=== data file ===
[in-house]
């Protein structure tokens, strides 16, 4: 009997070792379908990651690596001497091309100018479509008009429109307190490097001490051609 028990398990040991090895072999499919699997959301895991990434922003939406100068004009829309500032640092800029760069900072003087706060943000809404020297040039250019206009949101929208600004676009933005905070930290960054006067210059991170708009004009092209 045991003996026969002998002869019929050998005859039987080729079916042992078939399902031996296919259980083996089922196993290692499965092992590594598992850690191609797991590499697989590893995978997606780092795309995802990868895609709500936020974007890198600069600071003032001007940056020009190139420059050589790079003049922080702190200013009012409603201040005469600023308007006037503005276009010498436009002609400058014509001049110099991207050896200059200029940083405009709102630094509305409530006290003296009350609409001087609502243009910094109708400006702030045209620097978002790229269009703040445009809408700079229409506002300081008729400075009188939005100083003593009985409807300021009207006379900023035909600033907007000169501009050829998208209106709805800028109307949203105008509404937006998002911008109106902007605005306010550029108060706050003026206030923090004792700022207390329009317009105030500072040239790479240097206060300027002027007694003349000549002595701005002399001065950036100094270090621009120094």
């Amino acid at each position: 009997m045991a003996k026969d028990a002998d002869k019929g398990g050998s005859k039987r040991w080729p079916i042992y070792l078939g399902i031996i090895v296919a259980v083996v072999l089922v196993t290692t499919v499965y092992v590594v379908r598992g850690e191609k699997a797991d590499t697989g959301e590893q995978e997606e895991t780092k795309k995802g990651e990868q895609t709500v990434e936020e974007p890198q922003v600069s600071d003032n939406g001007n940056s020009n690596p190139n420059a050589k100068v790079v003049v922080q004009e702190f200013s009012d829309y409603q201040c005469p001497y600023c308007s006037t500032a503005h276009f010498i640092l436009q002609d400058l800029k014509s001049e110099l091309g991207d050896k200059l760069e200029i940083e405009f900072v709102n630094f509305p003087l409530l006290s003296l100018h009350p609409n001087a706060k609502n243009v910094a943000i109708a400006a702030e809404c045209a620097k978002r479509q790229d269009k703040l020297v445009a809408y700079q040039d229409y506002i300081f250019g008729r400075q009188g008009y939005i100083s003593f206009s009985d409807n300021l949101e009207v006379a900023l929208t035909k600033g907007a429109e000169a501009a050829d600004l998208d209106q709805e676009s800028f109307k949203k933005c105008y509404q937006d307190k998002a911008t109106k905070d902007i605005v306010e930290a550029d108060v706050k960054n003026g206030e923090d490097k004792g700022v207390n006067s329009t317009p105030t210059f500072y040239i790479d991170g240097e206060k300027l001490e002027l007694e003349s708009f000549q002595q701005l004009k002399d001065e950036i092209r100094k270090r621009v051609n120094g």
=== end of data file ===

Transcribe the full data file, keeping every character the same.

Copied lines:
[in-house]
């Protein structure tokens, strides 16, 4: 009997070792379908990651690596001497091309100018479509008009429109307190490097001490051609 028990398990040991090895072999499919699997959301895991990434922003939406100068004009829309500032640092800029760069900072003087706060943000809404020297040039250019206009949101929208600004676009933005905070930290960054006067210059991170708009004009092209 045991003996026969002998002869019929050998005859039987080729079916042992078939399902031996296919259980083996089922196993290692499965092992590594598992850690191609797991590499697989590893995978997606780092795309995802990868895609709500936020974007890198600069600071003032001007940056020009190139420059050589790079003049922080702190200013009012409603201040005469600023308007006037503005276009010498436009002609400058014509001049110099991207050896200059200029940083405009709102630094509305409530006290003296009350609409001087609502243009910094109708400006702030045209620097978002790229269009703040445009809408700079229409506002300081008729400075009188939005100083003593009985409807300021009207006379900023035909600033907007000169501009050829998208209106709805800028109307949203105008509404937006998002911008109106902007605005306010550029108060706050003026206030923090004792700022207390329009317009105030500072040239790479240097206060300027002027007694003349000549002595701005002399001065950036100094270090621009120094």
């Amino acid at each position: 009997m045991a003996k026969d028990a002998d002869k019929g398990g050998s005859k039987r040991w080729p079916i042992y070792l078939g399902i031996i090895v296919a259980v083996v072999l089922v196993t290692t499919v499965y092992v590594v379908r598992g850690e191609k699997a797991d590499t697989g959301e590893q995978e997606e895991t780092k795309k995802g990651e990868q895609t709500v990434e936020e974007p890198q922003v600069s600071d003032n939406g001007n940056s020009n690596p190139n420059a050589k100068v790079v003049v922080q004009e702190f200013s009012d829309y409603q201040c005469p001497y600023c308007s006037t500032a503005h276009f010498i640092l436009q002609d400058l800029k014509s001049e110099l091309g991207d050896k200059l760069e200029i940083e405009f900072v709102n630094f509305p003087l409530l006290s003296l100018h009350p609409n001087a706060k609502n243009v910094a943000i109708a400006a702030e809404c045209a620097k978002r479509q790229d269009k703040l020297v445009a809408y700079q040039d229409y506002i300081f250019g008729r400075q009188g008009y939005i100083s003593f206009s009985d409807n300021l949101e009207v006379a900023l929208t035909k600033g907007a429109e000169a501009a050829d600004l998208d209106q709805e676009s800028f109307k949203k933005c105008y509404q937006d307190k998002a911008t109106k905070d902007i605005v306010e930290a550029d108060v706050k960054n003026g206030e923090d490097k004792g700022v207390n006067s329009t317009p105030t210059f500072y040239i790479d991170g240097e206060k300027l001490e002027l007694e003349s708009f000549q002595q701005l004009k002399d001065e950036i092209r100094k270090r621009v051609n120094g």